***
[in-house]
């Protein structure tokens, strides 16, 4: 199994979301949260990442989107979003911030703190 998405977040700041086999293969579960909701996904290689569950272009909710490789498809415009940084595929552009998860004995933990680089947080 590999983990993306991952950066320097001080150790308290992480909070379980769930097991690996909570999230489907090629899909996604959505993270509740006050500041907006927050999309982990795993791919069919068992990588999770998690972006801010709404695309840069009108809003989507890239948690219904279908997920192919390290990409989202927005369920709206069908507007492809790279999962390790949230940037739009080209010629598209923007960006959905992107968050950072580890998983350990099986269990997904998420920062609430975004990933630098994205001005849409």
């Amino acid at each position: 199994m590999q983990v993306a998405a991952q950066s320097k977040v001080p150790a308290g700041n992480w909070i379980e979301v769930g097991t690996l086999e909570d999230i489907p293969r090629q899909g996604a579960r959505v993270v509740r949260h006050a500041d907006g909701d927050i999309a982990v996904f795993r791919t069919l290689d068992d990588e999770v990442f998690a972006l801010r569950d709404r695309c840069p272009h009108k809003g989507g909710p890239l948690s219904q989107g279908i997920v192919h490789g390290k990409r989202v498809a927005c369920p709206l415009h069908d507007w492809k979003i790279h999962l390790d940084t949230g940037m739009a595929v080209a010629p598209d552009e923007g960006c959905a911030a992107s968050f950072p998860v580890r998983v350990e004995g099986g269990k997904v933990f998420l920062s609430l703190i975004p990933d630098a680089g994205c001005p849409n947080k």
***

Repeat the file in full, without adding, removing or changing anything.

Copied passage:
[in-house]
């Protein structure tokens, strides 16, 4: 199994979301949260990442989107979003911030703190 998405977040700041086999293969579960909701996904290689569950272009909710490789498809415009940084595929552009998860004995933990680089947080 590999983990993306991952950066320097001080150790308290992480909070379980769930097991690996909570999230489907090629899909996604959505993270509740006050500041907006927050999309982990795993791919069919068992990588999770998690972006801010709404695309840069009108809003989507890239948690219904279908997920192919390290990409989202927005369920709206069908507007492809790279999962390790949230940037739009080209010629598209923007960006959905992107968050950072580890998983350990099986269990997904998420920062609430975004990933630098994205001005849409």
């Amino acid at each position: 199994m590999q983990v993306a998405a991952q950066s320097k977040v001080p150790a308290g700041n992480w909070i379980e979301v769930g097991t690996l086999e909570d999230i489907p293969r090629q899909g996604a579960r959505v993270v509740r949260h006050a500041d907006g909701d927050i999309a982990v996904f795993r791919t069919l290689d068992d990588e999770v990442f998690a972006l801010r569950d709404r695309c840069p272009h009108k809003g989507g909710p890239l948690s219904q989107g279908i997920v192919h490789g390290k990409r989202v498809a927005c369920p709206l415009h069908d507007w492809k979003i790279h999962l390790d940084t949230g940037m739009a595929v080209a010629p598209d552009e923007g960006c959905a911030a992107s968050f950072p998860v580890r998983v350990e004995g099986g269990k997904v933990f998420l920062s609430l703190i975004p990933d630098a680089g994205c001005p849409n947080k």